When I was in the fifth grade, I think it was fifth grade, I cheated. The class was library and we were supposed to commit the Dewey Decimal System to memory. I loved (still do) the Dewey Decimal System but since there was a big poster with the details on the wall, I saw no reason to waste time memorizing and I wrote it in pencil on my sleeve.
Kindly librarian liked me even though I hadn’t been that great of a student and so when I aced this test she made much of it. I felt a twinge of guilt which grew to immense proportions came the weekend. I went pheasant hunting with my father and several of his friends. One came up and introduced himself as the librarian’s son and proceeded to tell the assembled group about my perfect score.
Dad beamed and later told me how proud he had been. “Keep it up son and you’ll go far.” Well, I never felt worse in my entire life. Dad’s favorite aphorism was “honesty is the best policy” and I had just cheated and abetted an implicit lie, and to this day I remember averting my gaze as he looked into my eyes. I’ve done wrong since, but I don’t remember cheating at school again. And, funny thing, I began to work harder at my studies and got better grades.
The episode rekindled a fondness for librarians that began in Chicago about five years prior when my folks took me to The Music Man at the Schubert Theatre. Librarians. Marian was beautiful, could sing, and had a tender heart. Anyway, the research project currently occupying my time has brought me up to speed as to the nature of modern librarians and an even more profound admiration and respect. Few examples:
First, I found myself in need of something from the Buckminster Fuller archive at Stanford. (Fuller was the guy who invented the geodesic dome). I looked through the online Finding Aid (basically a detailed outline of the papers and objects) and located the folder in which was the stuff of my interest. I emailed a request and sort of forgot about it for a few days when an envelope arrived in the mail with copies and a bill for six bucks. Six bucks!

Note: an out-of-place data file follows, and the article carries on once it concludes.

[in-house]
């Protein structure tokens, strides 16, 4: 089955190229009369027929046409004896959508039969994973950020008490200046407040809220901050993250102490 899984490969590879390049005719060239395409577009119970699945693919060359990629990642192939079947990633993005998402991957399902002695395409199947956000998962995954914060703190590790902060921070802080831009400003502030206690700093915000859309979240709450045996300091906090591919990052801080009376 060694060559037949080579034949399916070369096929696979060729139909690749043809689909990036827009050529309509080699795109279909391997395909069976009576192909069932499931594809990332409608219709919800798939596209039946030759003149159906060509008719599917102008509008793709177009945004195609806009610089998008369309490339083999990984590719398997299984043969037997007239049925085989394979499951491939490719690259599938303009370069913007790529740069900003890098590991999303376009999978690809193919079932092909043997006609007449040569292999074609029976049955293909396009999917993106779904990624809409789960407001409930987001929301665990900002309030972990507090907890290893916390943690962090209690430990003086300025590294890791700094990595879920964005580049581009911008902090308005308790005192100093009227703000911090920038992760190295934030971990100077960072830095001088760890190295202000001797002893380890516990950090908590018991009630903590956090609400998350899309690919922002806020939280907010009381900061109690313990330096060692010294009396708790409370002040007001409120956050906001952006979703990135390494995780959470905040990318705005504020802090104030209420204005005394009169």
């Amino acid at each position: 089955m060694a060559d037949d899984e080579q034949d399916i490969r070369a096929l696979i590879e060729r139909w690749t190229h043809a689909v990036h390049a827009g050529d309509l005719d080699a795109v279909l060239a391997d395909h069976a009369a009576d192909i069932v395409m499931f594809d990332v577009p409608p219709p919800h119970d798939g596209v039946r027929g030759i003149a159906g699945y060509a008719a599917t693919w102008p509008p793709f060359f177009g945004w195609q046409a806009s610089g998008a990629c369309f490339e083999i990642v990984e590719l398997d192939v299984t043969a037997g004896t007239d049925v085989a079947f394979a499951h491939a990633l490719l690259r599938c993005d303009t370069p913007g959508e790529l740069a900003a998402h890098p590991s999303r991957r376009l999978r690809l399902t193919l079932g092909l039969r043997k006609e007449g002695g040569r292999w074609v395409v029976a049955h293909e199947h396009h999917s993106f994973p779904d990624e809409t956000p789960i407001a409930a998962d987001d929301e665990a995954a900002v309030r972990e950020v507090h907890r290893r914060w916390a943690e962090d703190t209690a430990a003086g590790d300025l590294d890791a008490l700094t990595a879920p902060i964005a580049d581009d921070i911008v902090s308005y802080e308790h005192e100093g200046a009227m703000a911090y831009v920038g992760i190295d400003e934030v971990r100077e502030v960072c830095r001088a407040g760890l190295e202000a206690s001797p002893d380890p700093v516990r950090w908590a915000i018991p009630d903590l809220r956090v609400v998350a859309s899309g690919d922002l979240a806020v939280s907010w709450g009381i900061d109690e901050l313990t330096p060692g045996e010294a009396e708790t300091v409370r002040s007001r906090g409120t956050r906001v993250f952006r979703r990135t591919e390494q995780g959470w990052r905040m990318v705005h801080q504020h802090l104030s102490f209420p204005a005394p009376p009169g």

Later I found that in a library at Harvard were copies of letters between various members of a certain family written over a period of seven decades. On the site I found mention of a student research assistant service. For fifteen dollars an hour I could engage a student to look through files under my direction. So, using that Finding Aid I narrowed the huge trove down to the correspondents and time period that were pertinent.
The person looked through those files and without going into great detail told me what he thought he’d found. Sounded interesting and so he had them scanned and sent and interesting isn’t the word. Fascinating is more like it. New details, corroboration, and different points of view – all from the comforts of my office. Right here in River City. Got out my binoculars as I waited for the download.
Emboldened, I began a search at the National Library of Australia. Similar but different. The Finding Aid held tantalizing clues and Canberra is even much further than Palo Alto or Cambridge. No research assistants there, but there is a society of professional historians and several responded to my query. One was such a perfect fit it was scary. I must be piggybacking my roommate’s karma.
But everybody isn’t involved in research and one might think that Amazon could have wrought the same sort of havoc in the public stacks as it has with bookstores. Not so. They always seem busy. There are all sorts of reference materials, scads of periodicals, wi-fi, and of course books. Recently I asked a librarian friend in New England about the books. “Do people still come in to read yours?” I asked. She chuckled and replied “The large print editions are very popular. We had 200 people on the waiting list for Fifty Shades of Grey when that first came out.” And that’s in a town of 6,600 fine souls. The building is only a few years old, but they’re already in the process of doubling the size of their parking lot. Hmmm. I wear glasses. I’ve wondered. And I’m headed east in the morning…